Electronic Transmission Does Not Change the License Requirement
This license requirement applies regardless of the method of image transmission, i.e., whether the Illinois physician sends the imaging electronically (via computer) or via hard copy sent by mail or other courier. The only exceptions are found in Section 49.5 of the Medical Practice Act.
Section 49.5 of the Act permits four limited exceptions to the license requirement for out-of-state doctors who provide services for Illinois patients:
- periodic consultations between a person licensed under this Act and a person outside the State of Illinois; i.e., an Illinois licensed physician who retains full responsibility for diagnosis and treatment of the patient is permitted to periodically confer with outside persons for additional information in assessing diagnosis and appropriate therapies;
- a second opinion provided to a person licensed under this Act. This is the most commonly relied-on exception, used when the examining Illinois in-office physician makes the primary interpretation and diagnosis and seeks confirmation in a “second opinion” from another doctor. it is especially important that you carefully document your initial opinion when you requesting an opinion of a doctor who is not licensed in Illinois.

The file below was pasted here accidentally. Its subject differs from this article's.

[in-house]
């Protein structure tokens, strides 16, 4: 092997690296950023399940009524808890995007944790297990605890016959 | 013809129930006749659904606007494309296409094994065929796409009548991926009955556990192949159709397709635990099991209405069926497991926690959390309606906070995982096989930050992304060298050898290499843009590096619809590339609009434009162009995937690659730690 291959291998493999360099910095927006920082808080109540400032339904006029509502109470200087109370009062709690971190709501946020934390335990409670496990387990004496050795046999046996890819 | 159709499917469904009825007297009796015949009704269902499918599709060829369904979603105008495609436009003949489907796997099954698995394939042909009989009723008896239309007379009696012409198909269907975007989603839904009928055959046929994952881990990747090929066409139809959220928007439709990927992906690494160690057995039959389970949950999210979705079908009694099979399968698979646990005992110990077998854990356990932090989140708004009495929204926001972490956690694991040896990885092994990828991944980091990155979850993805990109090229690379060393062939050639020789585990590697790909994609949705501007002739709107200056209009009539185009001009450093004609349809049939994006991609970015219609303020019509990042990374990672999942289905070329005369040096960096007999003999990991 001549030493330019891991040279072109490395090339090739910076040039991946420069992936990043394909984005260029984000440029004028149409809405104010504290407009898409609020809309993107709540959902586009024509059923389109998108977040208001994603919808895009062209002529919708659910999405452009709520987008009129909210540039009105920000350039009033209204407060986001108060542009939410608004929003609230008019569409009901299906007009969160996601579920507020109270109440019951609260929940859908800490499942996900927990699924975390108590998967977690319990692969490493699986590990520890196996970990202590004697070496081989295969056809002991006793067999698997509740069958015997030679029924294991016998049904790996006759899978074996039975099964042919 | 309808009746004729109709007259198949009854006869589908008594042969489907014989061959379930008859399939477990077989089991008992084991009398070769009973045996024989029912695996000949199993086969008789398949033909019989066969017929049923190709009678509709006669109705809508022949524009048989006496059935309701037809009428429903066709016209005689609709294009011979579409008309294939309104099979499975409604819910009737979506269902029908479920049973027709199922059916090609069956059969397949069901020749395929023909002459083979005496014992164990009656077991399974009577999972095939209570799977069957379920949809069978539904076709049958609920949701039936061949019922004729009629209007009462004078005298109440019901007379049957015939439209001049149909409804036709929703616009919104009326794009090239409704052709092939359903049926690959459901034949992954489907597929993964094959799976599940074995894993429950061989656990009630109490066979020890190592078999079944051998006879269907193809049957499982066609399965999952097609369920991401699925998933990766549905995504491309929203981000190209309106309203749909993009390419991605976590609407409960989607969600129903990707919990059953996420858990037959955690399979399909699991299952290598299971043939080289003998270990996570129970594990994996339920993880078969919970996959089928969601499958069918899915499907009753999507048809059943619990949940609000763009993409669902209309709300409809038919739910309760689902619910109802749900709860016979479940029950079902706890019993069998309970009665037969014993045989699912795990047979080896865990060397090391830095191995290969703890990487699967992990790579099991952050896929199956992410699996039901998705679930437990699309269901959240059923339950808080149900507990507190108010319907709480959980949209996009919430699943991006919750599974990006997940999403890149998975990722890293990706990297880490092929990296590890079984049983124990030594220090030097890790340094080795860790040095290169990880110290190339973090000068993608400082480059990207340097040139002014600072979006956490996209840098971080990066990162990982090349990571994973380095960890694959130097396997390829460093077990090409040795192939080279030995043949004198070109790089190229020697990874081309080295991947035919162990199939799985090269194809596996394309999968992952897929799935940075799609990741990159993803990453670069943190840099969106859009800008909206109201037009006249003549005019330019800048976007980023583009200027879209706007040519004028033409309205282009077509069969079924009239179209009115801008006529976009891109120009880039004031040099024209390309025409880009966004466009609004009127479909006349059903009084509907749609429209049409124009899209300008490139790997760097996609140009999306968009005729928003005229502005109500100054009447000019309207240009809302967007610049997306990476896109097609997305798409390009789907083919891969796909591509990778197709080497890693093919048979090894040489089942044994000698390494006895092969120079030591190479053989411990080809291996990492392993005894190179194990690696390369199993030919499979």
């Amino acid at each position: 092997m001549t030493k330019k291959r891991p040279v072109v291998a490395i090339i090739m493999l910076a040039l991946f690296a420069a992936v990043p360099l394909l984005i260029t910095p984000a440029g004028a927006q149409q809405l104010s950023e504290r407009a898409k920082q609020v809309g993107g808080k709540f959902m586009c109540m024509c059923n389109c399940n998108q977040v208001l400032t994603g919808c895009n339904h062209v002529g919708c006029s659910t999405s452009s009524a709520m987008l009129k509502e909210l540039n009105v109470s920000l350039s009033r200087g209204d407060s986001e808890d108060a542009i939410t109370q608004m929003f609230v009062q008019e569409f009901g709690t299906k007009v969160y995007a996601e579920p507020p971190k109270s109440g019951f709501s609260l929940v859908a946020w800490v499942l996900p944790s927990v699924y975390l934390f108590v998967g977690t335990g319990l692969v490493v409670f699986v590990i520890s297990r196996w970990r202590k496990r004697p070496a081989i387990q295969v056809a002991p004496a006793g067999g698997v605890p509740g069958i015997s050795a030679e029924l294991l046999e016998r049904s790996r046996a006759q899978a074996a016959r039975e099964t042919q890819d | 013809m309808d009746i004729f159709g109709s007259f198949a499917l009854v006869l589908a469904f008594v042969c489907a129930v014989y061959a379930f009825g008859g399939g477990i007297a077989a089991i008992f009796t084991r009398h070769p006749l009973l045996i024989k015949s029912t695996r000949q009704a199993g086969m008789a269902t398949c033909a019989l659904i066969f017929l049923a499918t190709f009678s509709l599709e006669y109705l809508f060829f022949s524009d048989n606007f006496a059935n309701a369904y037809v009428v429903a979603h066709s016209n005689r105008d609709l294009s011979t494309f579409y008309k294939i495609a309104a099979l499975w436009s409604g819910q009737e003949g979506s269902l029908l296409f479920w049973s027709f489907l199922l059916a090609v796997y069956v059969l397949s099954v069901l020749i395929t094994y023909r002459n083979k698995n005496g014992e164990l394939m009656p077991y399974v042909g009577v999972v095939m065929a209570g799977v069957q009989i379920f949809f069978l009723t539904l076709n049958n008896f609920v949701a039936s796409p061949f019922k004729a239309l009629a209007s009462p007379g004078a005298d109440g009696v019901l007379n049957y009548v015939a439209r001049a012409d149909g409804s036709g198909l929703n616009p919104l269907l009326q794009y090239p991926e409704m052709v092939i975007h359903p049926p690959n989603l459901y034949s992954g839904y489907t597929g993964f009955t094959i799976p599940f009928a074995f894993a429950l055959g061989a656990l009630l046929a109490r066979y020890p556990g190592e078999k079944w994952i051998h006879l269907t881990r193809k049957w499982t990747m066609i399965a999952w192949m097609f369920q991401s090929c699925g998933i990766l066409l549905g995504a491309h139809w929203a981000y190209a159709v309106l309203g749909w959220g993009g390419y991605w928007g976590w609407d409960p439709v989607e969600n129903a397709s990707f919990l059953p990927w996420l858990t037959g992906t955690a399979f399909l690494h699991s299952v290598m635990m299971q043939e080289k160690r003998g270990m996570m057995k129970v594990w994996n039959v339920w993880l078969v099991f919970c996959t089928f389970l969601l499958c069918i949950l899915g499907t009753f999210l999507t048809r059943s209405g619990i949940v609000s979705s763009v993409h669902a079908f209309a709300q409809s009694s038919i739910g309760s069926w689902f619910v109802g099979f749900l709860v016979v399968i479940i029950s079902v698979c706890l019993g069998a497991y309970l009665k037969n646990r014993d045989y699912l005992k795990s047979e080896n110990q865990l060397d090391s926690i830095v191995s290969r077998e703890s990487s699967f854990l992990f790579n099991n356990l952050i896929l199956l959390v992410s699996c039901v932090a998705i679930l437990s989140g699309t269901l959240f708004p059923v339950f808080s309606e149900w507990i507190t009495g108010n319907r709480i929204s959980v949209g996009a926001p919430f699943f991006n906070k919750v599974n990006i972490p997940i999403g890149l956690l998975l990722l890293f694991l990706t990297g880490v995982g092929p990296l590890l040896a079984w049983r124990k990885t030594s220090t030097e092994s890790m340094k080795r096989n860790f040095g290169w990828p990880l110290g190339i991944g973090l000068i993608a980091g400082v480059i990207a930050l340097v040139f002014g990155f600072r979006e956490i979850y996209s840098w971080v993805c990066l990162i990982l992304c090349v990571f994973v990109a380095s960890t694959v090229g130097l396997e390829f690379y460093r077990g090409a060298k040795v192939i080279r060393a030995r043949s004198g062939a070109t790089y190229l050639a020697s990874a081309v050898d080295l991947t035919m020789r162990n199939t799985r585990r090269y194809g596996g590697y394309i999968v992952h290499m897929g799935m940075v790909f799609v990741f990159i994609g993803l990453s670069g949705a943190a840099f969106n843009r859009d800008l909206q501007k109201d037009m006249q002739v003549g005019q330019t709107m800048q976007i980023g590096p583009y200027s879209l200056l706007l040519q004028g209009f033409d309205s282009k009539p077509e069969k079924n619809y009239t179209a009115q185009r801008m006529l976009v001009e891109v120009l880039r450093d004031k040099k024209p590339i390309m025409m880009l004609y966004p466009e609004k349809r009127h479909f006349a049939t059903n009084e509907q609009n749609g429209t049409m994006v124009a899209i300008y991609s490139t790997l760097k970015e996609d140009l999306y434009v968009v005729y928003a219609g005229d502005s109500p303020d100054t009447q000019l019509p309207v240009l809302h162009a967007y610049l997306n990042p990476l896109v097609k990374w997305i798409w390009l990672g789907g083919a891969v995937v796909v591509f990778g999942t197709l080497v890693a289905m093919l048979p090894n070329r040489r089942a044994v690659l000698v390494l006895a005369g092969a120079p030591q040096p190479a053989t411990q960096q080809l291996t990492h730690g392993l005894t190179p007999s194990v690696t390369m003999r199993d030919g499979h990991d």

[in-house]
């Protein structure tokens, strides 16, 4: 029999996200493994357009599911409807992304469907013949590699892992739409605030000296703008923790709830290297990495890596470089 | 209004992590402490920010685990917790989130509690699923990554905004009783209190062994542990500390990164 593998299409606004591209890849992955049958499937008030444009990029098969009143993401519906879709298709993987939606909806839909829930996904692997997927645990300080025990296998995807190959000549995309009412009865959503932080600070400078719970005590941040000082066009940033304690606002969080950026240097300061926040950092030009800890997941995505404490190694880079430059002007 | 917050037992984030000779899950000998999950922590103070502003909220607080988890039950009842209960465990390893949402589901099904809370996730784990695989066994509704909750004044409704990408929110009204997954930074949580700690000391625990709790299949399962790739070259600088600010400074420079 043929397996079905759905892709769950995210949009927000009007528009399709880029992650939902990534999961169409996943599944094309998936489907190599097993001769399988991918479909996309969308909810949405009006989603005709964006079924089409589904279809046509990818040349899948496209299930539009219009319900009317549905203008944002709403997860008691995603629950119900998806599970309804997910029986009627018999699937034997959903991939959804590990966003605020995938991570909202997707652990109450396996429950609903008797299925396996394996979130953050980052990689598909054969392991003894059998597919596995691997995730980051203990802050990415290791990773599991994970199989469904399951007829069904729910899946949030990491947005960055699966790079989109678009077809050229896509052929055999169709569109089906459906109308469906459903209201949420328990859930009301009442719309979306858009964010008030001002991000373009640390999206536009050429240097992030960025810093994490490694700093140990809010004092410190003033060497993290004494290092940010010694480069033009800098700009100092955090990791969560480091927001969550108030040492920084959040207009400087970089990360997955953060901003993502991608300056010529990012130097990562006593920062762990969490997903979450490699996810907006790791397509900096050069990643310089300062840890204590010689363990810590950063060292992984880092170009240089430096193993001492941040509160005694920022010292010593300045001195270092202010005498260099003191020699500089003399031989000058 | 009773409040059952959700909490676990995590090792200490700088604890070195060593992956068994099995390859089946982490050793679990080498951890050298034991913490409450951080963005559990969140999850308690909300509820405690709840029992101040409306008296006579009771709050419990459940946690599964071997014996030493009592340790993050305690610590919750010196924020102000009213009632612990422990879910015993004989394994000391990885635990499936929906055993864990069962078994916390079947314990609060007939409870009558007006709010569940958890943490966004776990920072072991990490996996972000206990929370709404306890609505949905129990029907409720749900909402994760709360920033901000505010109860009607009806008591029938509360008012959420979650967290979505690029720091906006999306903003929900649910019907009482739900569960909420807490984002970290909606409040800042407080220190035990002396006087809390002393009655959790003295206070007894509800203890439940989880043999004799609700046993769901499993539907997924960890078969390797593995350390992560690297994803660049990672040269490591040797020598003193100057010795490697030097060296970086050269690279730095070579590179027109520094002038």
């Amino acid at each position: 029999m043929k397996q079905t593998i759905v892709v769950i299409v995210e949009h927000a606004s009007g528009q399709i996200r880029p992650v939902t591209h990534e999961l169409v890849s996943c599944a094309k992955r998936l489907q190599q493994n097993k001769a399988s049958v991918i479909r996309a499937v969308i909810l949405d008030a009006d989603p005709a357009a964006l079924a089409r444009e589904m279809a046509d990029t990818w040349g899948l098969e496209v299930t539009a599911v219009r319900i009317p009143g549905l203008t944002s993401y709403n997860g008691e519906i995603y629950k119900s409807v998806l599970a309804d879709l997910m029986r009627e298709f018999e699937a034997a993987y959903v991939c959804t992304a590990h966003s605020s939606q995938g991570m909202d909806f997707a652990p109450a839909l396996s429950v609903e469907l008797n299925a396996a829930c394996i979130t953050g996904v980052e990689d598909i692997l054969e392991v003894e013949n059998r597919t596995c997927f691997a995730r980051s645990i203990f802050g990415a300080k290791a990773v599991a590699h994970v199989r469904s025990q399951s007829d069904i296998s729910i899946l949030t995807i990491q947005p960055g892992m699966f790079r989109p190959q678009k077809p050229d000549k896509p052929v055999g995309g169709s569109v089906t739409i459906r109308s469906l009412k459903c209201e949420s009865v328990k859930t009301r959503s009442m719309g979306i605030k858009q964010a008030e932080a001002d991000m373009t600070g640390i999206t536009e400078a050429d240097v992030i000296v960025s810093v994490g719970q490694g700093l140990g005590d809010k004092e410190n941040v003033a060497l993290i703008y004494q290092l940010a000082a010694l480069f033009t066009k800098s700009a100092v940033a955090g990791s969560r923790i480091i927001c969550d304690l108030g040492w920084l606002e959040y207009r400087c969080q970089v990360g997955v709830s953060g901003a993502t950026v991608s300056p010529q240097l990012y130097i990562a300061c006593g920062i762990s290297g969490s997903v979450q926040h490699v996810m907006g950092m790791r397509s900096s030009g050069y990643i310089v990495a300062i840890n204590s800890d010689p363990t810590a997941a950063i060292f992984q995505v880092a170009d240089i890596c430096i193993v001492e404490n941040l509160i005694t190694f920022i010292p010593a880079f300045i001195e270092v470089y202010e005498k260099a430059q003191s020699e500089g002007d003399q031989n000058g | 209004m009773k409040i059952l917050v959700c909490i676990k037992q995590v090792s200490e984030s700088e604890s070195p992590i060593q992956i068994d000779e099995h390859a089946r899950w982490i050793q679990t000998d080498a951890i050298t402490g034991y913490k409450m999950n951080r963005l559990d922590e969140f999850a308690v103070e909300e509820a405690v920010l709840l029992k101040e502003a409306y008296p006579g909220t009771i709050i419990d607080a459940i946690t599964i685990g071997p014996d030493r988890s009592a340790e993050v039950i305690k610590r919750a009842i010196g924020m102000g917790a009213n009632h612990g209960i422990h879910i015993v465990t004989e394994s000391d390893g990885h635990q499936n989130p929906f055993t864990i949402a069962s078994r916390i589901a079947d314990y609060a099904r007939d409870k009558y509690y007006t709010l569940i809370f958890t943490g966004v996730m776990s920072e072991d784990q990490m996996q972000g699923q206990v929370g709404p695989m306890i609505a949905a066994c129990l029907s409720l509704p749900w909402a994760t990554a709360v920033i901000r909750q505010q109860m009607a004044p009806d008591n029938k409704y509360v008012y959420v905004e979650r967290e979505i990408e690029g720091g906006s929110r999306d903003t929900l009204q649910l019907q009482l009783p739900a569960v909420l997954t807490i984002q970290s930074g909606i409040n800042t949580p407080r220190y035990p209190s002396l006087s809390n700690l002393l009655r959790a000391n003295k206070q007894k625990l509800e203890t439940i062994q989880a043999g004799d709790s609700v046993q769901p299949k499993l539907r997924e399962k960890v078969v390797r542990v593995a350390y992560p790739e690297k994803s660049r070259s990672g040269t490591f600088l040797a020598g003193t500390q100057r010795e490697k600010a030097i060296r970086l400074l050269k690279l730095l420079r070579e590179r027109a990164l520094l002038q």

- diagnosis or treatment services provided to a patient in Illinois following care or treatment originally provided to the patient in the state in which the provider is licensed to practice medicine; i.e., a patient who moves to Illinois from another state while under diagnosis and care in the other state for a specific condition; and
- health care services provided to an existing patient while the person licensed under this Act or patient is traveling; for example, for existing patients of Illinois doctors, the Act does not consider it to be unlicensed practice for the Illinois doctor to refer a patient, visiting in another state, to a doctor in that state to follow up on an existing condition.
The most commonly relied-on exception is the “second opinion” listed in number 2 above. Generally, it is allowable for you to perform the primary interpretation of your patient’s films and consult with an out-of-state doctor for a confirming “second opinion.” For this reason, if you intend to seek a second opinion from a non-Illinois licensed physician, it is especially important that you document your conclusions in the patient record before sending the records to the other physician for review.
Unfortunately, some physicians have been unaware of these requirements until they received notices of disciplinary investigation from the DFPR. Instead, the ICS recommends that you obtain the name or names of your out-of-state radiologists and perform a simple check for licensure on the DFPR website (www.idfpr.com) You will avoid problems by using only Illinois licensees for primary interpretations, or by limiting your use of non-Illinois licensees to second opinions.